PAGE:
Richardson v. Benicia Police Department

Filing 66

FINDINGS and RECOMMENDATIONS signed by Magistrate Judge Allison Claire on 3/30/15 RECOMMENDING that the 59 MOTION for SUMMARY JUDGMENT be granted and this action be dismissed with prejudice. Referred to Judge Garland E. Burrell, Jr. Objections due within 14 days. (Manzer, C)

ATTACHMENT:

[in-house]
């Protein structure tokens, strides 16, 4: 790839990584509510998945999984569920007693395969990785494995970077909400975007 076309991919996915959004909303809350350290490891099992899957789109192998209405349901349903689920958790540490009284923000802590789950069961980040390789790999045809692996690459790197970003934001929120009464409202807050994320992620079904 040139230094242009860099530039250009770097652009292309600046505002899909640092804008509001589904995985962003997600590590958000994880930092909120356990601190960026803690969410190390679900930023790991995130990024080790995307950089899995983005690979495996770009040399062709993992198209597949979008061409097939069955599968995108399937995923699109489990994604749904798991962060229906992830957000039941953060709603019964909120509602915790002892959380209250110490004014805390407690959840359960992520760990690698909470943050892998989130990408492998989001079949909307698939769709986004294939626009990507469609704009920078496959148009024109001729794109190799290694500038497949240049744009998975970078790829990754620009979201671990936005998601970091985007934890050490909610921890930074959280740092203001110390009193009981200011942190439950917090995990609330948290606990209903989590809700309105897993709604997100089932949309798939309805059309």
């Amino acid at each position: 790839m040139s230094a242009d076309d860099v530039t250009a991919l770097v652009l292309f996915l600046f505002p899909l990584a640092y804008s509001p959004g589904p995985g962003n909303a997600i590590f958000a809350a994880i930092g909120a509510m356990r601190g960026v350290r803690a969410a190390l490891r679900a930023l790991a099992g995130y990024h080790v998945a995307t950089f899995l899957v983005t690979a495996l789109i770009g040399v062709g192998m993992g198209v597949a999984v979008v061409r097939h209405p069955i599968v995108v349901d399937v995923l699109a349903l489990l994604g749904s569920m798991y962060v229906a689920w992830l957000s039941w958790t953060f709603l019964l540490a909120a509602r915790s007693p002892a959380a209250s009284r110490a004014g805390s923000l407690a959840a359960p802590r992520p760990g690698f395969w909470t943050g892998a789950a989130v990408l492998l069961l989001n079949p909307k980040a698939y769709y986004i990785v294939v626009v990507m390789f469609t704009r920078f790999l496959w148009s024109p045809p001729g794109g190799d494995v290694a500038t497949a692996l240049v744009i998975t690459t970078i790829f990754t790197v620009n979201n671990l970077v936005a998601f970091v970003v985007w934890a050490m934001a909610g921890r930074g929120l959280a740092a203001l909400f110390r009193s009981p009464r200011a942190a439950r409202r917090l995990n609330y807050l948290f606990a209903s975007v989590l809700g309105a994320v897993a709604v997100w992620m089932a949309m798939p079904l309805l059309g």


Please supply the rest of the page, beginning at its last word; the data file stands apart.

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1 2 3 4 5 6 7 8 UNITED STATES DISTRICT COURT 9 FOR THE EASTERN DISTRICT OF CALIFORNIA 10 11 BOBBY C. RICHARDSON, 12 13 14 15 No. 2:12-cv-01931-GEB-AC Plaintiff, v. FINDINGS & RECOMMENDATIONS SAM PETERSON, et al., Defendants. 16 17 On March 25, 2015, the court held a hearing on defendants’ motion for summary 18 judgment. Plaintiff Bobby C. Richardson appeared in pro per and Danielle Lewis appeared for 19 Defendants Officers Sam Peterson, Craig Bloch, Jeff Harris, and Chris Bidou. On review of the 20 motions, the documents filed in support and opposition, hearing the arguments of counsel, and 21 good cause appearing therefor, THE COURT FINDS AS FOLLOWS: 22 23 UNDISPUTED FACTS The following facts are deemed admitted because plaintiff failed to respond to defendants’ 24 requests for admissions. Pursuant to Rule 36(a)(3), failure to respond to a request for admission 25 deems the matter admitted. “No motion to establish the admissions is needed because Federal 26 Rule of Civil Procedure 36(a) is self-executing.” F.T.C. v. Medicor LLC, 217 F. Supp. 2d 1048, 27 1053 (C.D. Cal. 2002). Though Rule 36(b) allows a party to, on motion, withdraw or amend an 28 admitted matter, plaintiff has not availed himself of this rule. As plaintiff has not responded to or 1 1 requested withdrawal of his admissions, each of the admitted matters is “conclusively 2 established,” for purposes of this litigation. Fed. R. Civ. P. 36(b). “Once a matter has been 3 deemed admitted under Rule 36, even by default, the court may not consider evidence that is 4 inconsistent with the admission.” Am. Gen. Life & Acc. Ins. Co. v. Findley, 2013 WL 1120662, 5 at *3 (C.D. Cal. Mar. 15, 2013) (citing 999 v. C.I.T. Corp., 776 F.2d 866, 869–70 (9th Cir. 1985) 6 and Cook v. Allstate Ins. Co., 337 F. Supp. 2d 1206, 1210 (C.D. Cal. 2004)). “Unanswered 7 requests for admissions may be relied on as the basis for granting summary judgment.” Conlon v. 8 United States, 474 F.3d 616, 621 (9th Cir. 2007) (citing O’Campo v. Hardisty, 262 F.2d 621, 624 9 (9th Cir. 1958)); Layton v. Int’l Ass’n of Machinists & Aerospace Workers, 285 F. App'x 340, 10 341 (9th Cir. 2008). 11 A. 12 On December 31, 2009, Officer Bloch was approached by a third party at a Starbucks in December 31, 2009 13 Benicia and told that plaintiff was being confrontational and attempting to start fights with 14 customers. ECF No. 59-2 at 2. Officers Bloch and Peterson approached plaintiff at the Starbucks 15 to ask him to be more polite to customers. Id. at 3. After Officer Bloch and Peterson asked 16 plaintiff to stop harassing those around him, he immediately became confrontational with the 17 officers. Id. At the time, the officers could smell alcohol on plaintiff, and noticed that he slurred 18 his speech and swayed as he stood in one spot. Id. Plaintiff raised his voice and got within 19 inches of Officer Bloch’s face. Id. When Officer Bloch asked plaintiff for identification, plaintiff 20 retrieved it from his jacket pocket and called Officer Bloch a “punk ass bitch.” Id. at 4. 21 While Officer Bloch was running a records check on plaintiff, plaintiff continued to yell in 22 Officer Bloch’s face. Id. Plaintiff then did the same thing to Officer Richardson, getting within 23 inches of his face and yelling profanities. Id. At this point the officers were certain that he was 24 drunk, based on his confrontational demeanor, slurred speech, and the smell of alcohol on his 25 breath. Id. at 5. The officers believed that it was only a matter of time before plaintiff started a 26 fight with someone based on his conduct thus far and level of intoxication. Id. Accordingly, the 27 officers determined that plaintiff was not eligible to be placed in a detox center. Id. Officer 28 Richardson then place plaintiff in handcuffs by putting him in a “rear wristlock control hold” and 2 1 advised him that he was under arrest. Id. 2 After Richardson’s arrest the officers drove him to the City of Benicia Corporation Yard 3 to transfer him to another police vehicle so he could be taken to the Solano County Jail. Id. at 6. 4 While the officers were transferring plaintiff he tried and failed to escape. Id. To prevent 5 plaintiff from escaping Officer Bloch simply held onto him. Id. At no time during the transfer or 6 when plaintiff was being driven to the City of Benicia Corporation Yard did he complain about 7 the handcuffs or seem to be in pain. Id. At the court’s hearing on March 25, 2015, plaintiff stated 8 that he attempted to escape because he feared for his life. Apparently, plaintiff believed that the 9 officers were taking him to the Corporation Yard with the intention of mistreating or even 10 assaulting him. 11 B. 12 On July 4, 2012, plaintiff’s wife, Ursula Fisher, called the police to report an incidence of 13 alleged domestic abuse. Id. at 7–8. Officer Harris was then dispatched to 91 Riverside Terrace # 14 133, Benicia, California where the alleged incident took place. Id. at 8. Officer Harris was told 15 that plaintiff had gotten into an argument with his daughter that ended with him hitting Ms. 16 Fisher. Id. When Officer Harris arrived at the Residence Ms. Fisher seemed agitated and upset. 17 Id. Ms. Fisher told Officer Harris that she had heard plaintiff get into an argument with her 18 daughter downstairs. Id. When Ms. Fisher heard plaintiff throw his keys against the wall she 19 walked downstairs to check on her daughters. Id. at 9. Ms. Fisher told Officer Harris that on her 20 way down the stairs plaintiff punched her in the thigh. Id. Officer Harris then spoke to one of 21 Ms. Fisher’s daughters, Selika Richardson, who told him that plaintiff had hit her sister, Shanah 22 Marie Richardson, three times in the shoulder. Id. Officer Harris asked to speak to Shanah Marie 23 Richardson but she was unwilling to be interviewed. Id. Ms. Fisher confirmed that she wanted 24 plaintiff arrested and signed the citizen’s arrest section of the arrest and detention form. Id. 25 July 4, 2012 On July 5, 2012, Officers Harris and Chris Bidou went to the address provided for 26 plaintiff at 70 Wingfield Way, Benicia, California. Id. at 10. Once they arrived the officers 27 spoke to Darren John Melandez, the owner of the residence, and asked if he could bring plaintiff 28 to the front door. Id. Mr. Melandez told the officers that plaintiff was not home. Id. The 3 1 officers, however, knew Mr. Melandez was lying because they had seen plaintiff inside sitting on 2 the couch. Id. Mr. Melandez then gave the officers permission to search the residence for 3 plaintiff. Id. Officer Harris then entered the residence, but plaintiff had already left through the 4 back exit. Id. at 11. The officers ultimately found and arrested plaintiff for spousal battery in the 5 backyard behind a shed. Id. Officer Harris placed plaintiff in handcuffs and then both officers 6 transported plaintiff to Solano County Jail. Id. At no time did the officers hear plaintiff make 7 comments about the handcuffs, nor did they notice plaintiff appearing to be in pain. Id. at 11–12. 8 PROCEDURAL BACKGROUND 9 Plaintiff filed his original complaint on July 23, 2012, along with a request to proceed in 10 forma pauperis. ECF Nos. 1 & 3. On September 20, 2012, Magistrate Judge Gregory G. Hollows 11 granted plaintiff’s application. ECF No. 7. On November 20, 2012, this matter was re-assigned 12 to the undersigned. ECF No. 12. On July 12, 2013, defendants filed a motion to dismiss 13 plaintiff’s complaint. ECF No. 20. That motion was granted when the district judge adopted the 14 undersigned’s findings and recommendations on November 1, 2013. ECF No. 31. On December 15 30, 2013, plaintiff filed a first amended complaint (“FAC”). ECF No. 35. Defendants filed a 16 motion to dismiss that complaint on January 10, 2014. ECF Nos. 36 & 37. On May 20, 2014, the 17 district judge adopted the undersigned’s findings and recommendations that (1) plaintiff’s claims 18 against the Benicia Police Department be dismissed without leave to amend in their entirety; (2) 19 plaintiff’s state law claims against all defendants be dismissed without leave to amend; and (3) 20 plaintiff be allowed to proceed with his Fourth Amendment claims against the officers in their 21 individual capacities. ECF No. 44. 22 On May 21, 2014, Defendants Sam Peterson, Craig Bloch, and Jeff Harris filed an answer 23 to the remaining claims in plaintiff’s FAC. ECF No. 45. On July 24, 2014, plaintiff filed a 24 motion to amend his FAC. ECF No. 48. On July 30, 2014, the court held a status conference in 25 which plaintiff withdrew his motion to amend. ECF No. 50. On July 31, 2014, Defendant Chris 26 Bidou filed an answer to plaintiff’s FAC. ECF No. 53. On August 13, 2014, the court issued a 27 scheduling order setting the end of discovery for February 27, 2015. ECF No. 54. On February 28 10, 2015, defendants filed a motion for summary judgment. ECF No. 59. On March 2, 2015, 4 1 plaintiff filed an opposition. ECF No. 60. On March 18, 2015, defendants filed a reply. ECF 2 No. 61. On March 18, 2015, plaintiff filed a declaration summarizing his case and alleging that 3 defendants have lied under oath. ECF No. 62. The court will construe this as an unauthorized 4 sur-reply and decline to consider it under Local Rule 230. On March 20, 2015, defendants filed 5 an objection and response to plaintiff’s declaration requesting that the court not consider it. ECF 6 No. 63 at 2. In the alternative, defendants argue that plaintiff’s declaration fails to raise triable 7 issues of material fact or even address the issue of him being bound by the facts deemed admitted. 8 Id. at 3–7. 9 LEGAL STANDARDS 10 “A party may move for summary judgment, identifying each claim . . . or the part of each 11 claim . . . on which summary judgment is sought. The court shall grant summary judgment if the 12 movant shows that there is no genuine dispute as to any material fact and the movant is entitled to 13 judgment as a matter of law.” Fed. R. Civ. P. 56(a). A material fact is one that could affect the 14 outcome of the suit under the governing substantive law. Anderson v. Liberty Lobby, Inc., 15 477 U.S. 242, 248 (1986). For a dispute to be “genuine,” a reasonable jury must be able to return 16 a verdict for the nonmoving party. Id. 17 The moving party’s burden on summary judgment depends on whether it bears the burden 18 of proof at trial with respect to the claim or defense at issue. When the party moving for 19 summary judgment would bear the burden of proof at trial, it must come forward with evidence 20 which would entitle it to a directed verdict if the evidence went uncontroverted at trial. See 21 C.A.R. Transp. Brokerage Co., Inc. v. Darden Restaurants, Inc., 213 F.3d 474, 480 (9th Cir. 22 2000). In such a case, the moving party has the initial burden of establishing the absence of a 23 genuine issue of fact on each issue material to its case. Id. However, if the nonmoving party 24 bears the burden of proof on an issue at trial, such as an affirmative defense, the moving party 25 need not produce affirmative evidence of an absence of fact to satisfy its burden. Celotex Corp. 26 v. Catrett, 477 U.S. 317, 323 (1986). The moving party may simply point to the absence of 27 evidence to support the nonmoving party’s case. Id. 28 Once the moving party has met its burden, the burden then shifts to the nonmoving party 5 1 to designate specific facts showing a genuine issue for trial. Celotex, 477 U.S. at 324; Anderson, 2 477 U.S. at 256 (“[A] party opposing a properly supported motion for summary judgment may 3 not rest upon mere allegations or denials of his pleading, but must set forth specific facts showing 4 that there is a genuine issue for trial.”). A party asserting that a fact is genuinely disputed must 5 support the assertion by “citing to particular parts of materials in the record, including 6 depositions, documents, electronically stored information, affidavits or declarations, stipulations 7 (including those made for purposes of the motion only), admissions, interrogatory answers, or 8 other materials.” Fed. R. Civ. P. 56(c)(1)(A). 9 To carry its burden, the nonmoving party must show more than the mere existence of a 10 scintilla of evidence, Anderson, 477 U.S. at 252, and “do more than simply show that there is 11 some metaphysical doubt as to the material facts.” Matsushita Elec. Indus. Co., Ltd. v. Zenith 12 Radio Corp., 475 U.S. 574, 586 (1986). In fact, the nonmoving party must come forward with 13 affirmative evidence from which a jury could reasonably render a verdict in the nonmoving 14 party’s favor. Anderson, 477 U.S. at 252, 257. In determining whether a jury could reasonably 15 render a verdict in the nonmoving party’s favor, the court must view the evidence in the light 16 most favorable to the nonmoving party and draw all justifiable inferences in its favor. Id. at 255. 17 Nevertheless, inferences are not drawn out of the air, and it is the opposing party’s obligation to 18 produce a factual predicate from which the inference may be drawn. Dias v. Nationwide Life Ins. 19 Co., 700 F. Supp. 2d 1204, 1214 (E.D. Cal. 2010). 20 To establish a genuine dispute of material fact, a plaintiff must present affirmative 21 evidence; bald assertions that genuine issues of material fact exist are insufficient. Galen v. Cnty. 22 of L.A., 477 F.3d 652, 658 (9th Cir. 2007); see also F.T.C. v. Stefanchik, 559 F.3d 924 (9th Cir. 23 2009) (“A non-movant’s bald assertions or a mere scintilla of evidence in his favor are both 24 insufficient to withstand summary judgment.”). Further, evidence that is merely colorable or that 25 is not significantly probative is not sufficient to withstand a motion for summary judgment. 26 Anderson, 477 U.S. at 249–50 (citations omitted). “Conclusory, speculative testimony in 27 affidavits and moving papers is insufficient to raise genuine issues of fact and defeat summary 28 judgment.” Soremekun v. Thrifty Payless, Inc., 509 F.3d 978, 984 (9th Cir. 2007); see also 6 1 Nelson v. Pima Cmty. Coll., 83 F.3d 1075, 1081–82 (9th Cir. 1996) (“[M]ere allegation and 2 speculation do not create a factual dispute for purposes of summary judgment.”). If the 3 nonmoving party fails to show that there is a genuine issue for trial, “the moving party is entitled 4 to judgment as a matter of law.” Celotex, 477 U.S. at 323. 5 6 DISCUSSION I. 7 Fourth Amendment Claims: False Arrest The court will recommend that defendants’ motion for summary judgment as to plaintiff’s 8 false arrest claims be granted, because plaintiff has failed to raise any triable issue of material 9 fact. 10 “An arrest is supported by probable cause if, ‘under the totality of circumstances known to 11 the arresting officers, a prudent person would have concluded that there was a fair probability that 12 [the defendant] had committed a crime.’” Beier v. City of Lewiston, 354 F.3d 1058, 1065 (9th 13 Cir. 2004) (quoting Grant v. City of Long Beach, 315 F.3d 1081, 1085 (9th Cir. 2002)). “A 14 police officer has probable cause to effect an arrest if at the moment the arrest was made . . . the 15 facts and circumstances within [his] knowledge and of which [he] had reasonably trustworthy 16 information were sufficient to warrant a prudent man in believing that the suspect had violated a 17 criminal law.” Grant, 315 F.3d at 1085 (internal quotation marks omitted). “Because the 18 probable cause standard is objective, probable cause supports an arrest so long as the arresting 19 officers had probable cause to arrest the suspect for any criminal offense, regardless of their 20 stated reason for the arrest.” Edgerly v. City and Cnty. of S.F., 599 F.3d 946, 954 (9th Cir. 2010) 21 (citing Devenpeck v. Alford, 543 U.S. 146, 153–55 (2004)). 22 Plaintiff alleges that he was wrongfully arrested twice, once on December 31, 2009, for 23 public intoxication and another time on July 5, 2012, for spousal battery. Penal Code § 647(f) 24 states that 25 26 Except as provided in subdivision (l), every person who commits any of the following acts is guilty of disorderly conduct, a misdemeanor: 27 ... 28 (f) who is found in any public space under the influence of 7 1 intoxicating liquor, any drug, controlled substance, toluene, or any combination of any intoxicating liquor, drug, controlled substance, or toluene, in a condition that he or she is unable to exercise care for his or her own safety or the safety of others, or by reason of his or her being under the influence of intoxicating liquor, any drug, controlled substance, toluene, or any combination of any intoxicating liquor, drug, or toluene, interferes with or obstructs or prevents the free use of any street, sidewalk, or other public way. 2 3 4 5 6 The offense of public intoxication “is complete if the arrestee is (1) intoxicated (2) in a public 7 place and either (3) is unable to exercise care for his own safety or the safety of others or (4) 8 interferes with or obstructs or prevents the free use of any street, sidewalk or public way.” People 9 v. Lively, 10 Cal. App. 4th 1364, 1368–69 (1992). In California, misdemeanor spousal battery 10 occurs when a battery is committed against a spouse. Cal. Penal Code § 243(e). “A battery is 11 any willful and unlawful use of force or violence upon the person of another.” Cal. Pen. Code § 12 242. Officers Bloch and Peterson arrested plaintiff on December 31, 2009, after they received a 13 14 complaint from a customer at Starbucks that plaintiff was threatening to start a fight with other 15 customers. ECF No. 59-2 at 2. After the officers approached plaintiff he became belligerent, 16 yelling and cursing at them while slurring his speech and swaying in a circle. Id. at 3–4. Based 17 on his behavior and the smell of alcohol on his breath, the officers concluded that he was publicly 18 intoxicated and arrested him. Id. at 4–5. As these facts are deemed admitted, the court cannot 19 consider any contradictory evidence. Based on these facts the court finds that plaintiff has not 20 raised a triable issue of material fact as to his claim that Officers Bloch and Peterson lacked 21 probable cause to arrest him for public intoxication. Officers Harris and Bidou arrested plaintiff on July 5, 2012, after his wife complained that 22 23 he had hit both her and one of her daughters, unprovoked. Id. at 8. Plaintiff’s other daughter, 24 Selika Richardson, confirmed this story with the officers. Id. at 9. Again, as these facts are 25 deemed admitted, the court cannot consider any contradictory evidence. Based on these facts, the 26 court finds plaintiff has not raised a triable issue of material fact as to his claim that Officers 27 Harris and Bidou lacked probable cause to arrest him for spousal abuse. 28 //// 8 1 2 II. Fourth Amendment Claims: Excessive Force The court will also recommend that defendants’ motion for summary judgment as to 3 plaintiff’s claims for excessive force be granted because plaintiff has failed to raise any triable 4 issue of material fact. 5 All claims that law enforcement officers used excessive force, either deadly or non- 6 deadly, in the course of an arrest, investigatory stop, or other seizure of a citizen are to be 7 analyzed under the Fourth Amendment and its standard of objective reasonableness. See Graham 8 v. Connor, 490 U.S. 386, 395 (1989); Drummond v. City of Anaheim, 343 F.3d 1052, 1056 (9th 9 Cir. 2003). The pertinent question in an excessive force case is whether the use of force was 10 “objectively reasonable in light of the facts and circumstances confronting [the officers], without 11 regard to their underlying intent or motivation.” Graham, 490 U.S. at 397; Blankenhorn v. City 12 of Orange, 485 F.3d 463, 477 (9th Cir. 2007). The analysis of whether a specific use of force was 13 reasonable “requires a careful balancing of the nature and quality of the intrusion on the 14 individual’s Fourth Amendment interests against the countervailing government interests at 15 stake.” Graham, 490 U.S. at 396; Blankenhorn, 485 F.3d at 477; Davis v. City of Las Vegas, 478 16 F.3d 1048, 1054 (9th Cir. 2007). 17 “We first assess the quantum of force used to arrest [the plaintiff]” and then “measure the 18 governmental interests at stake by evaluating a range of factors.” Davis, 478 F.3d at 1054. 19 Factors that are considered in assessing the government interests at stake include, but are not 20 limited to, “the severity of the crime at issue, whether the suspect poses an immediate threat to the 21 safety of the officers or others, and whether he is actively resisting arrest or attempting to evade 22 arrest by flight.” Graham, 490 U.S. at 396; Blankenhorn, 485 F.3d at 477; Davis, 478 F.3d at 23 1054. Further, where it is or should be apparent that an individual is emotionally or mentally 24 unstable, that is a factor that must be considered in determining the reasonableness of the force 25 employed. See Drummond, 343 F.3d at 1058. “In some cases . . ., the availability of alternative 26 methods of capturing or subduing a suspect may be a factor to consider.” Smith v. City of Hemet, 27 394 F.3d 689, 701 (9th Cir. 2005). Reasonableness “must be judged from the perspective of a 28 reasonable officer on the scene, rather than with the 20/20 vision of hindsight.” Graham, 490 9 1 2 U.S. at 396; Drummond, 343 F.3d at 1058. “The calculus of reasonableness must embody allowance for the fact that police officers 3 are often forced to make split-second judgments — in circumstances that are tense, uncertain, and 4 rapidly evolving — about the amount of force that is necessary in a particular situation.” 5 Graham, 490 U.S. at 396–97; Drummond, 343 F.3d at 1058. Since “[n]ot every push or shove, 6 even if it may seem unnecessary in the peace of the judge's chambers, . . . violates the Fourth 7 Amendment,” Graham, 490 U.S. at 396, “[n]either tackling nor punching a suspect to make an 8 arrest necessarily constitutes excessive force,” Blankenhorn, 485 F.3d at 477. “Force is excessive 9 when it is greater than is reasonable under the circumstances.” Santos v. Gates, 287 F.3d 846, 10 854 (9th Cir. 2002). When the circumstances show that there is no need for force, any force used 11 is constitutionally unreasonable. See Fontana v. Haskin, 262 F.3d 871, 880 (9th Cir. 2001); see 12 also Motley v. Parks, 432 F.3d 1072, 1089 (9th Cir. 2005). 13 Plaintiff’s complaint reveals three potential instances of excessive force (1) his arrest on 14 December 31, 2009; (2) Officer Bloch’s attempt to restrain him when he attempted to escape on 15 December 31, 2009; and (3) his second arrest on July 5, 2012. A look at the facts surrounding 16 these instances reveals that plaintiff has failed to raise a triable issue of material fact as to the 17 reasonableness of the officers’ conduct. 18  As explained above, Officers Bloch and Peterson arrested plaintiff for public 19 intoxication on December 31, 2009. ECF No. 59-2 at 5. During the arrest Officer 20 Bloch approached plaintiff from behind, put him in a rear wristlock control hold, 21 and placed him in handcuffs. Id. Plaintiff had been yelling at the officers inches 22 from their faces, called them “punk ass bitches,” appeared drunk, and had 23 previously been acting belligerent and confrontational towards others. Id. at 2–5. 24 Again, as these facts are deemed admitted, the court cannot consider any 25 contradictory evidence. Based on these facts, the court finds that plaintiff has 26 failed to raise a triable issue of material fact as to his claim that he was subject to 27 an unreasonable amount of force during his arrest. 28  During plaintiff’s transfer to another police vehicle at the Corporation Yard 10 1 plaintiff tried to escape and Officer Bloch restrained him to prevent him from 2 doing so. Id. at 6. Officer Bloch used no more force than necessary to prevent 3 plaintiff from escaping. Id. Again, as these facts are deemed admitted, the court 4 cannot consider any contradictory evidence. Based on these facts, the court finds 5 that plaintiff has failed to raise a triable issue of material fact as to his claim that he 6 was subject to an unreasonable amount of force during his arrest. Plaintiff’s 7 allegation that he subjectively feared for his life and felt terrorized is not sufficient 8 to create a triable issue of material fact.  9 Finally, Officers Bidou and Harris arrested plaintiff on July 5, 2012, in the back 10 yard of his residence. Id. at 11. Plaintiff was placed in handcuffs and transported 11 to Solano County Jail. Id. No other force was used during his arrest. Id. at 12. 12 Again, as these facts are deemed admitted, the court cannot consider any 13 contradictory evidence. The use of handcuffs during an arrest is a common police 14 procedure, and will not generally support a claim for excessive force without 15 more. See Luong v. City & Cnty. of San Francisco, No. C11-5661 MEJ, 2012 WL 16 5869561, at *5 (N.D. Cal. Nov. 19, 2012) (distinguishing plaintiff’s allegations 17 that his handcuffs had caused minor abrasions with others alleging more serious 18 injuries). Plaintiff was being arrested for spousal abuse, and according to the 19 undisputed facts he was not injured by his handcuffs, nor did he complain about 20 them at the time of his arrest. Id. at 11–12. Based on these facts, the court finds 21 that plaintiff has failed to raise a triable issue of material fact as to his claim that he 22 was subject to an unreasonable amount of force during his arrest. 23 24 III. Fourth Amendment Claims: Unreasonable Search and Seizure The court will also recommend that defendants’ motion for summary judgment as to 25 plaintiff’s claims for unreasonable search and seizure be granted because plaintiff has failed to 26 raise any triable issue of material fact. 27 28 The Fourth Amendment guarantees citizens the right “to be secure in their persons . . . against unreasonable . . . seizures” of the person. Graham, 490 U.S. at 394; U.S. Const. amend. 11 1 IV. It is well established that “‘searches and seizures inside a home without a warrant are 2 presumptively unreasonable.’” LaLonde v. County of Riverside, 204 F.3d 947, 954 (9th Cir. 3 2000) (quoting Payton v. New York, 445 U.S. 573, 590 (1980)). The presumption, however, is 4 not irrebuttable. Hopkins v. Bonvicino, 573 F.3d 752, 763 (9th Cir. 2009). One way to rebut the 5 presumption of unreasonableness is to show that an individual has “waive[d] his Fourth 6 Amendment rights by giving voluntary and intelligent consent to a warrantless search of his 7 person, property, or premises.” United States v. Cormier, 220 F.3d 1103, 1112 (9th Cir. 2000), 8 cert. denied, 531 U.S. 1174 (2001). In Georgia v. Randolph, the Supreme Court reiterated this 9 rule as applied to residences with more than one occupant. 547 U.S. 103, 106 (2006). “The 10 Fourth Amendment recognizes a valid warrantless entry and search of premises when police 11 obtain the voluntary consent of an occupant who shares, or is reasonably believed to share, 12 authority over the area in common with a co-occupant . . . .” Id. 13 Officers Harris and Bidou went looking for plaintiff at his residence on July 5, 2012. ECF 14 No. 59-2 at 10. There, they interacted with Mr. Melandez, the owner of the residence. Id. 15 Although Mr. Melandez initially told the officers that plaintiff was not home, the officers had 16 seen plaintiff sitting on the couch through a window. Id. When the officers told Mr. Melandez 17 this, he consented to them entering to find plaintiff. Id.1 Officer Harris then entered the 18 residence. Id. at 11. According to the facts deemed admitted, Mr. Melandez is the owner of the 19 residence. 2 Again, as these facts are deemed admitted, the court cannot consider any 20 contradictory evidence. 21 22 23 24 25 26 27 28 In light of the foregoing evidence, the court finds that defendants have shown plaintiff’s unreasonable search and seizure claim does not present any triable issues of material fact. Mr. 1 On March 27, 2015, plaintiff filed a statement representing that counsel for defendants had “bamboozle[d]” him into not submitting a declaration from Mr. Melendez that would have created a dispute about whether Melendez in fact consented to the search. ECF No. 65. The attached email exchange with defense counsel does not support plaintiff’s claim of misconduct. Plaintiff has neither sought withdrawal of his deemed admissions nor presented any evidence establishing a factual dispute. Accordingly, this most recent filing has no effect on the court’s analysis of the motion. 2 At the court’s March 25, 2015, hearing plaintiff clarified that he rented a room in Mr. Melandez’s residence. 12 1 Melandez consented to a search of the residence, where he was a co-occupant with plaintiff. 2 Accordingly, the court finds that there are no triable issues of material fact as to plaintiff’s claim 3 for unreasonable search and seizure because (1) Mr. Melandez had the authority to consent to a 4 search of the Residence; and (2) Mr. Melandez did so consent. 5 CONCLUSION 6 In accordance with the foregoing, IT IS HEREBY RECOMMENDED that defendants’ 7 motion for summary judgment, ECF No. 59, be GRANTED and this action be dismissed with 8 prejudice. 9 These findings and recommendations are submitted to the United States District Judge 10 assigned to the case, pursuant to the provisions of 28 U.S.C. § 636(b)(1). Within fourteen days 11 after being served with these findings and recommendations, any party may file written 12 objections with the court and serve a copy on all parties. 28 U.S.C. § 636(b)(1); see also E.D. 13 Local Rule 304(b). Such a document should be captioned “Objections to Magistrate Judge’s 14 Findings and Recommendations.” Any response to the objections shall be filed with the court 15 and served on all parties within fourteen days after service of the objections. E.D. Local Rule 16 304(d). Failure to file objections within the specified time may waive the right to appeal the 17 District Court’s order. Turner v. Duncan, 158 F.3d 449, 455 (9th Cir. 1998); Martinez v. Ylst, 18 951 F.2d 1153, 1156-57 (9th Cir. 1991). 19 DATED: March 30, 2015 20 21 22 23 24 25 26 27 28 13